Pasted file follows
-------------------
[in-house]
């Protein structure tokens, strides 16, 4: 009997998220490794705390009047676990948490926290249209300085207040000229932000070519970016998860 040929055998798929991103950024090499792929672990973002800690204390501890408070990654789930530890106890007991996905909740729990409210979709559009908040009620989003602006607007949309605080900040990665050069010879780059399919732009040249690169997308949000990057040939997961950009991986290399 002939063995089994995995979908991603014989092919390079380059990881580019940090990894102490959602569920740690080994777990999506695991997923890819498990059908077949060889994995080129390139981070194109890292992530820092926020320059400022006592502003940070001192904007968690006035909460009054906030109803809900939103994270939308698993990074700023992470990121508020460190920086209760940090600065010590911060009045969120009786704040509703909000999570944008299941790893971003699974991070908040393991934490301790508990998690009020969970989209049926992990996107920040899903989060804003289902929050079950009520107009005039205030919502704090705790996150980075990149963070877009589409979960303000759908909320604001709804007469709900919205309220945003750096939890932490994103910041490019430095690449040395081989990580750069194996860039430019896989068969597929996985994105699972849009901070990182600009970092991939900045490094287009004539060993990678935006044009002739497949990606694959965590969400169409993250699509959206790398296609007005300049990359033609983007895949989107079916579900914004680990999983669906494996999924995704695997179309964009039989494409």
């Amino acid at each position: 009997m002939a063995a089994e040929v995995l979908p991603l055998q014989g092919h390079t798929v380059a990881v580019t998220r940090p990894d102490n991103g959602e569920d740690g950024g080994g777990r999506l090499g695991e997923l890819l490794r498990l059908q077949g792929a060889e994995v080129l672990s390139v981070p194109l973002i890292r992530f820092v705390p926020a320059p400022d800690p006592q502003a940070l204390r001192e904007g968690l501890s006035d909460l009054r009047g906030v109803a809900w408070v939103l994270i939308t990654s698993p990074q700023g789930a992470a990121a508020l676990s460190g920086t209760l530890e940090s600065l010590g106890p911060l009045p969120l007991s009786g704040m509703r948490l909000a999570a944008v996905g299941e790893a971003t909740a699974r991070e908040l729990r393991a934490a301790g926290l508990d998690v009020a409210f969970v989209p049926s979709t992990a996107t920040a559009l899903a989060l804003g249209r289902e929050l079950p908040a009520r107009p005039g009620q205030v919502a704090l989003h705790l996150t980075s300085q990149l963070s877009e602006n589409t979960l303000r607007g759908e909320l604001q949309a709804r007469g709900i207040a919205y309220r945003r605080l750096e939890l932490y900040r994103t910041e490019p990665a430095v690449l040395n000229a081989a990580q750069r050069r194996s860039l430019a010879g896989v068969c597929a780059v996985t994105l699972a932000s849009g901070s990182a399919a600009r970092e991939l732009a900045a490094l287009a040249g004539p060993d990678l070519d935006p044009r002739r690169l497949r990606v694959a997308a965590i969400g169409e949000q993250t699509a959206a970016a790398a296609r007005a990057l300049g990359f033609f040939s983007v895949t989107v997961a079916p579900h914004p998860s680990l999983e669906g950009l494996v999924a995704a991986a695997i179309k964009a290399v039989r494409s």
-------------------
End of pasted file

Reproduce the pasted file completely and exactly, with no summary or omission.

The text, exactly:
[in-house]
């Protein structure tokens, strides 16, 4: 009997998220490794705390009047676990948490926290249209300085207040000229932000070519970016998860 040929055998798929991103950024090499792929672990973002800690204390501890408070990654789930530890106890007991996905909740729990409210979709559009908040009620989003602006607007949309605080900040990665050069010879780059399919732009040249690169997308949000990057040939997961950009991986290399 002939063995089994995995979908991603014989092919390079380059990881580019940090990894102490959602569920740690080994777990999506695991997923890819498990059908077949060889994995080129390139981070194109890292992530820092926020320059400022006592502003940070001192904007968690006035909460009054906030109803809900939103994270939308698993990074700023992470990121508020460190920086209760940090600065010590911060009045969120009786704040509703909000999570944008299941790893971003699974991070908040393991934490301790508990998690009020969970989209049926992990996107920040899903989060804003289902929050079950009520107009005039205030919502704090705790996150980075990149963070877009589409979960303000759908909320604001709804007469709900919205309220945003750096939890932490994103910041490019430095690449040395081989990580750069194996860039430019896989068969597929996985994105699972849009901070990182600009970092991939900045490094287009004539060993990678935006044009002739497949990606694959965590969400169409993250699509959206790398296609007005300049990359033609983007895949989107079916579900914004680990999983669906494996999924995704695997179309964009039989494409």
């Amino acid at each position: 009997m002939a063995a089994e040929v995995l979908p991603l055998q014989g092919h390079t798929v380059a990881v580019t998220r940090p990894d102490n991103g959602e569920d740690g950024g080994g777990r999506l090499g695991e997923l890819l490794r498990l059908q077949g792929a060889e994995v080129l672990s390139v981070p194109l973002i890292r992530f820092v705390p926020a320059p400022d800690p006592q502003a940070l204390r001192e904007g968690l501890s006035d909460l009054r009047g906030v109803a809900w408070v939103l994270i939308t990654s698993p990074q700023g789930a992470a990121a508020l676990s460190g920086t209760l530890e940090s600065l010590g106890p911060l009045p969120l007991s009786g704040m509703r948490l909000a999570a944008v996905g299941e790893a971003t909740a699974r991070e908040l729990r393991a934490a301790g926290l508990d998690v009020a409210f969970v989209p049926s979709t992990a996107t920040a559009l899903a989060l804003g249209r289902e929050l079950p908040a009520r107009p005039g009620q205030v919502a704090l989003h705790l996150t980075s300085q990149l963070s877009e602006n589409t979960l303000r607007g759908e909320l604001q949309a709804r007469g709900i207040a919205y309220r945003r605080l750096e939890l932490y900040r994103t910041e490019p990665a430095v690449l040395n000229a081989a990580q750069r050069r194996s860039l430019a010879g896989v068969c597929a780059v996985t994105l699972a932000s849009g901070s990182a399919a600009r970092e991939l732009a900045a490094l287009a040249g004539p060993d990678l070519d935006p044009r002739r690169l497949r990606v694959a997308a965590i969400g169409e949000q993250t699509a959206a970016a790398a296609r007005a990057l300049g990359f033609f040939s983007v895949t989107v997961a079916p579900h914004p998860s680990l999983e669906g950009l494996v999924a995704a991986a695997i179309k964009a290399v039989r494409s």